1. "I believe it is fair to say that Amerikans are some of the most insular, most uncompassionate, most hateful, most selfish and most barbaric people to have ever populated the face of the earth. Amerikans routinely turn a blind eye and a cold shoulder to the enormous amount of human suffering that they have created in the world. Then, when a tiny little event takes place on Amerikan soil, they cry out for vengeance and demand retribution. That is the way it is when people are citizens of an empire. They come to expect special treatment. They come to believe, as our King informed us last Sunday night, that they are "exceptional." They come to believe that everyone outside the empire is inferior. And they come to believe that only Amerikan lives matter."

    Mad Welshman

    COMMENTS:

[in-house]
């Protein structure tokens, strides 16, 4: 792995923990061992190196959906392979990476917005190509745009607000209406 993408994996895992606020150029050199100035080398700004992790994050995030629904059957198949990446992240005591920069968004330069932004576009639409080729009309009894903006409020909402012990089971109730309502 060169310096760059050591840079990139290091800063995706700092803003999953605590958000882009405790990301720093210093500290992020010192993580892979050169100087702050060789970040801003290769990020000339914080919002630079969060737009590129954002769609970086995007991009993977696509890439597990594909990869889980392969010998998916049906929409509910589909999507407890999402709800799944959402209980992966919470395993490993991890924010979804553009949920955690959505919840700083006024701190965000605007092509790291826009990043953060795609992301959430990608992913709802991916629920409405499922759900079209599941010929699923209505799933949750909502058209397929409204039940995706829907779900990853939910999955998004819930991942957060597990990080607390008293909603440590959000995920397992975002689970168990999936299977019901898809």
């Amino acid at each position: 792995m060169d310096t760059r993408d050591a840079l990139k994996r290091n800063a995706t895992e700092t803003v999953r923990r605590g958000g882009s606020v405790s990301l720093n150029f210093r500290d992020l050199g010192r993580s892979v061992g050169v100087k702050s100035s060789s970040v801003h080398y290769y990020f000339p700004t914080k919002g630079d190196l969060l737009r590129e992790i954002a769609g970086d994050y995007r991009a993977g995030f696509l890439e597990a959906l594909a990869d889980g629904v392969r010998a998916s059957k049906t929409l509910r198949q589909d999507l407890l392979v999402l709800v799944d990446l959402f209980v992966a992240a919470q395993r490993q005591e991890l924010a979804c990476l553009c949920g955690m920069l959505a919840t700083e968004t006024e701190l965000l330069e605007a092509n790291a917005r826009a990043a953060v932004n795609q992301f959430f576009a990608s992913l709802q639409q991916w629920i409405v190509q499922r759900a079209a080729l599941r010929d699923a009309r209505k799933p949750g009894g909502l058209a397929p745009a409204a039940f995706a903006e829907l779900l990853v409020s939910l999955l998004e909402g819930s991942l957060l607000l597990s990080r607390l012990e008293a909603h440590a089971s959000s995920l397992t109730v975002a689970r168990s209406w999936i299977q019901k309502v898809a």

No comment to you except this...you arrogant, hypocritical Welshman and hater of Americans. Disdainful Brits can go the fuck home (Tories out…rebels can stay). America is socialist…and from a Brit…what? And get over your precious revelry of self-accomplishment. Climbing 14ers, 13ers, California peaks, and all ant hills in between is the epitome of selfishness. You indulgence in privilege and sneer at the inferiors…those that ascend a peak in less than 3,000 feet, or worse yet, traverse a Class 4 ridge as a “shortcut.” Your ability and lifetime’s accomplishment are trivialized by the like-kind accomplishments of so many countless fat, uneducated, ill-bred, impatient, unappreciative American barbarians in their running shoes, ball caps, and Gortex gear. You have no more than kept up with the inferior natives. Your senses are no keener. You are superior only in your existential British mind long after the sun has set on your fleeting empire. To you sir, I turn down my glass…a “mad” Welshman in too many ways. Are you sure that you are not English?